The U.S. Environmental Protection Agency (EPA) has stepped back from its responsibility to protect the Great Lakes under the Clean Water Act. The Environmental Law & Policy Center (ELPC) reviewed and analyzed publicly available enforcement data for EPA’s Region 5 office, which covers six Great Lakes states: Illinois, Indiana, Michigan, Minnesota, Ohio, and Wisconsin. ELPC found shrinking funds, plummeting staff levels, declining enforcement metrics, and a corresponding rise in significant noncompliance with the Clean Water Act.
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EPA Region 5 Clean Water Enforcement Declines:
Trend Coincides with Increase in Significant Noncompliance
Despite decades of bipartisan agreement on the value of environmental protection, the Republican-led Congress has consistently cut EPA’s budget over the past few years, and President Trump has proposed further budget cuts each year he’s been in office. Under his leadership, EPA began spending even less than appropriated, leaving a shrinking staff struggling to do more with less. Therefore, it’s no surprise that we have far more facilities out of compliance today than we did just a few years ago. Without a strong expectation of environmental law enforcement, facilities are more likely to violate the law and avoid accountability.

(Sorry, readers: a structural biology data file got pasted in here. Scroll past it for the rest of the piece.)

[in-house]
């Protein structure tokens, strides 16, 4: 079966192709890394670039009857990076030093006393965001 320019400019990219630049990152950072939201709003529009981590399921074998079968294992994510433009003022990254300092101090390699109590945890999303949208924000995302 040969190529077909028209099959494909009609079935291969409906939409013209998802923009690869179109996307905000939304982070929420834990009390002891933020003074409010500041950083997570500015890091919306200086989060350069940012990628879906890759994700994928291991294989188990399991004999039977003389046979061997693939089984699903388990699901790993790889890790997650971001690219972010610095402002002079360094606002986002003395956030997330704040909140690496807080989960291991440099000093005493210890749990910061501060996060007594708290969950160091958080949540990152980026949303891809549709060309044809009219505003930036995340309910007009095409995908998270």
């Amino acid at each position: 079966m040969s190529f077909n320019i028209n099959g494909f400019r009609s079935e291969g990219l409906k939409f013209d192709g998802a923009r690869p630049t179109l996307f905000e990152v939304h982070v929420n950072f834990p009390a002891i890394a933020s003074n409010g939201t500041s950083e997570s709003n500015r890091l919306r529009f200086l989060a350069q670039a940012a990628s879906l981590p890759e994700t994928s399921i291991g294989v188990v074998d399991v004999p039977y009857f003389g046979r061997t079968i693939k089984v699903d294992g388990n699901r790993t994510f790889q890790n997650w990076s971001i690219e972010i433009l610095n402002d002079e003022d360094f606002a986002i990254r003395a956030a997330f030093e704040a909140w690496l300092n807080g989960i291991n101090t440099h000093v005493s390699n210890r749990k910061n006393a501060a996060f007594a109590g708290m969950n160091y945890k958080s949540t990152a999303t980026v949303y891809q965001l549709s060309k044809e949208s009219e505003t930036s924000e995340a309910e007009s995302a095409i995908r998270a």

We cannot take our environment and public health for granted. The EPA has a critical mission to uphold federal-level Clean Water Act enforcement. Therefore, ELPC recommends the following:
- EPA should improve its environmental law enforcement and compliance activities and effectively spend and deploy the full amount of funds appropriated by Congress.
- The Trump administration should increase its appropriations requests to fund more enforcement and compliance monitoring staff and resources.
- Congress should appropriate increased enforcement funds for EPA nationally and for Region 5 in particular.
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